I often get asked the question, ‘why is your business doing so well?’ My answer is always ‘because we are not are not a retailer, we are pet care business whose ‘purpose’ is to help the customer with all aspects of caring for their pets.’

Dig deep – by that I mean revaluate your business, ask the uncomfortable questions and most importantly make sure you are aligned to what your customers are asking you to do.

My advice is to go out and get as much diversity of functional experience as you can. You don’t have to be an expert in it all, but when you are in the top seat it will be invaluable when you are responsible for CSR, trading, finance, marketing etc. Be prepared to put yourself outside your comfort zone. I was fortunate to have worked across a broad range of areas at Asda where I was moved into several roles outside of my ‘core’ skill set. At times it was painful, but also empowering.

Learning is valuable – don’t stop. Have a go at as many things as you dare!  And finally, it’s ok to make a mistake. 

What are the top 3 qualities that you look for in your leadership team?

That is easy, in addition to the relevant skills I look for:

  • Firstly, ‘Experiences’ – bruises, blood, failure(lessons) and of course business success.
  • Secondly, I look for people who have the right cultural fit for the organisation (not look, sound, operate the same) but come with the same set of core values and beliefs.
  • Thirdly, I never recruit anyone I wouldn’t want to have dinner with. When you are spending most of your week with people, make sure you like them, it makes work easier and more fun. I can genuinely say that I not only respect my senior leadership team but also enjoy working with them.

What experience has shaped you both as a leader and a person?

I think the most important thing that has shaped at least 60% of me is my family; the work ethics that I was brought up with and general values such as respect and kindness.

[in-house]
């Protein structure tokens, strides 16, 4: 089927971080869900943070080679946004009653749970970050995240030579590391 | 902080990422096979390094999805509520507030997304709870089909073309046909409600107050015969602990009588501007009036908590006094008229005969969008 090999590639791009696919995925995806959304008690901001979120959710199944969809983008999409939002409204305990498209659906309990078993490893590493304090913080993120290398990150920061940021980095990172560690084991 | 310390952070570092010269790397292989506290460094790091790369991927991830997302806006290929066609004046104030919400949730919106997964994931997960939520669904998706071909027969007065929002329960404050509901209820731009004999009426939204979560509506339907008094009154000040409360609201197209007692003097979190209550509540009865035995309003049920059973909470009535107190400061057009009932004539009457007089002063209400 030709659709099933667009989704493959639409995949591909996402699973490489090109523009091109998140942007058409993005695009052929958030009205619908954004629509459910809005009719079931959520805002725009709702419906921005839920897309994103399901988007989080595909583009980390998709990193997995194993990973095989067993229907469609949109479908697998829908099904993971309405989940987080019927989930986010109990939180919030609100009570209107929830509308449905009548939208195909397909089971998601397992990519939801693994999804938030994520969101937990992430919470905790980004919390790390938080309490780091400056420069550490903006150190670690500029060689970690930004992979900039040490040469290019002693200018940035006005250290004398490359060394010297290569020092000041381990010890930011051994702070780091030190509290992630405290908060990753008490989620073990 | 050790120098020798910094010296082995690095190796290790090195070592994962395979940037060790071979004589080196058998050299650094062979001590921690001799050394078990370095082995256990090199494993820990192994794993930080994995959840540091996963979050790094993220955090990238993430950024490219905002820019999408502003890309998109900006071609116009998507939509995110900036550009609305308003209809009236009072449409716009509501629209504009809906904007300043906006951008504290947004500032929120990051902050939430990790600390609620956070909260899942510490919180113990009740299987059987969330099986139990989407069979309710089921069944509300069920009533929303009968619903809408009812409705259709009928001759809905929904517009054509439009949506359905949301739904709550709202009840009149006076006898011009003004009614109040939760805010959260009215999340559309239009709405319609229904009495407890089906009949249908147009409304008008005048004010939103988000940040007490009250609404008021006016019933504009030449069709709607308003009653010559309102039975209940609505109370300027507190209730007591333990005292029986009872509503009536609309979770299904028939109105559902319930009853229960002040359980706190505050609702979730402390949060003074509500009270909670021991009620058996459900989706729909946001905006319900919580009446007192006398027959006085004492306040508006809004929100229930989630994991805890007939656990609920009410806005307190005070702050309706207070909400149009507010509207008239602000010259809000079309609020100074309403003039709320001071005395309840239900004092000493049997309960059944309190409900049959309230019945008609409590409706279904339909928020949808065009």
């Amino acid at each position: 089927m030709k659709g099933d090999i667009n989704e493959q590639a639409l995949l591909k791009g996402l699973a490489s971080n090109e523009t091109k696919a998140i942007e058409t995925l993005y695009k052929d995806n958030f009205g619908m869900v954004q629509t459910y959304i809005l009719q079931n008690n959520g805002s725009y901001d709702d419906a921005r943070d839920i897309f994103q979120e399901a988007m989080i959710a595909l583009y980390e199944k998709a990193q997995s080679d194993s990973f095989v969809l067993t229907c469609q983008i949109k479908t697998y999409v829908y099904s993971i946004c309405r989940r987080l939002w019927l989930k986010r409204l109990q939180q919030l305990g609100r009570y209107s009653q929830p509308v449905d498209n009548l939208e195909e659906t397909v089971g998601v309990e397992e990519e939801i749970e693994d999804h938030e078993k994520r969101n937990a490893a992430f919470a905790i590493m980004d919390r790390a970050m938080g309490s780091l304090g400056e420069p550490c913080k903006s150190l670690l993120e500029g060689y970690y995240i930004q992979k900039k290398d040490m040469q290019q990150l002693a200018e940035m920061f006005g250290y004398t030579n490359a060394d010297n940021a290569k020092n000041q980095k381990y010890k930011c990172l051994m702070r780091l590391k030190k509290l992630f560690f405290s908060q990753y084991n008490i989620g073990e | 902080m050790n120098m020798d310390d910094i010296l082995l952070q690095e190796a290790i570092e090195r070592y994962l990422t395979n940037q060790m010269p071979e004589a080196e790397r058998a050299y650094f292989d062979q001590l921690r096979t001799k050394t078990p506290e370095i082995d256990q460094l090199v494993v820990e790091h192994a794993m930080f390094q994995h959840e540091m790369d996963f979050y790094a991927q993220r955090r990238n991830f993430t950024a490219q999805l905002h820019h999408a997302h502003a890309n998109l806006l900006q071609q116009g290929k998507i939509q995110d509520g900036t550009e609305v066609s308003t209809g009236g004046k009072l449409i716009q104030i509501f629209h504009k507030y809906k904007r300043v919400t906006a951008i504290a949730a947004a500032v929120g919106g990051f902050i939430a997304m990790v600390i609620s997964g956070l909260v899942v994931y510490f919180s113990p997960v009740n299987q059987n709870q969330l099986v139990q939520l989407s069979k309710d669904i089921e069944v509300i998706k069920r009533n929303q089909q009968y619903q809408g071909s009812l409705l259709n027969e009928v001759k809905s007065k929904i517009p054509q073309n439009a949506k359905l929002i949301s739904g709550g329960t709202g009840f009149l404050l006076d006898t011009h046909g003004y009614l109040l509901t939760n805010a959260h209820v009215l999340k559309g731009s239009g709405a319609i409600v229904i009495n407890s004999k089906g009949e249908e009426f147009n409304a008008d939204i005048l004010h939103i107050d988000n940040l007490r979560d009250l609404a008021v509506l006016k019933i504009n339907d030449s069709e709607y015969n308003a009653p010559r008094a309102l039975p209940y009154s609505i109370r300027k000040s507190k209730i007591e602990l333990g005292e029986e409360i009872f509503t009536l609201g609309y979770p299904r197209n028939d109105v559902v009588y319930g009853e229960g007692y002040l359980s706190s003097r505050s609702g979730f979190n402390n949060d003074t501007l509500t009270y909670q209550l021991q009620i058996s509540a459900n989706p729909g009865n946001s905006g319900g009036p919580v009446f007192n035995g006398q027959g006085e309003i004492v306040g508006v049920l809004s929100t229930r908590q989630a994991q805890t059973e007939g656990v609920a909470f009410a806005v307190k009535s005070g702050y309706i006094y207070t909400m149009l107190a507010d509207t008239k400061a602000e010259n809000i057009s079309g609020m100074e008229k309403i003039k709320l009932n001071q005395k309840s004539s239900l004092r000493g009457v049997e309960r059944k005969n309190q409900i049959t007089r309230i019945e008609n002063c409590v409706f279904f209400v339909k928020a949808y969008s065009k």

From a work perspective I have been lucky enough to work with talented leaders and that has allowed me to see ‘what good looks like’. Individuals such as Allan Leighton, Archie Norman, Justin King and others – seeing them operate has helped me to learn and develop my own style.

Looking ahead 5 years – what do you see as the key challenges facing leaders in retail?

Coping with change and uncertainty will be a challenge. I think the concept of a 5-year business plan is flawed; we need to think of it as the 5-year direction. Leaders will need to be more agile and adaptable in their thinking and responses. This will be a learning curve for many.

Another challenge will be sustainability of talent and the internal drive to keep things moving forward in the face of adversity. Personal resilience will be critical for leaders – along with the need to ensure they take time to recharge to avoid ‘burn out’ – something that is still overlooked. Today’s world is more competitive and challenging. We are seeing new and unknown issues arising every day, with greater expectations on employees. Sometimes I compare my role to that of a priest – helping my team ‘keep the faith’. No matter what’s going on outside in the world, my role is to always provide support and guidance.

The responsibilities and expectations on leaders will continue to increase requiring individuals to think about their legacy. Not just their impact today.

For more information, please contact Alka Gandhi, Head of the Retail & Leisure practice across our offices in Manchester, London and Birmingham. She specialises in leadership appointments partnering with businesses led by transformation, turnaround or investment growth strategies. Her clients include blue-chip, family owned, private equity and SME’s.Her functional experience extends across commercial, marketing, e- commerce, B&M and operations.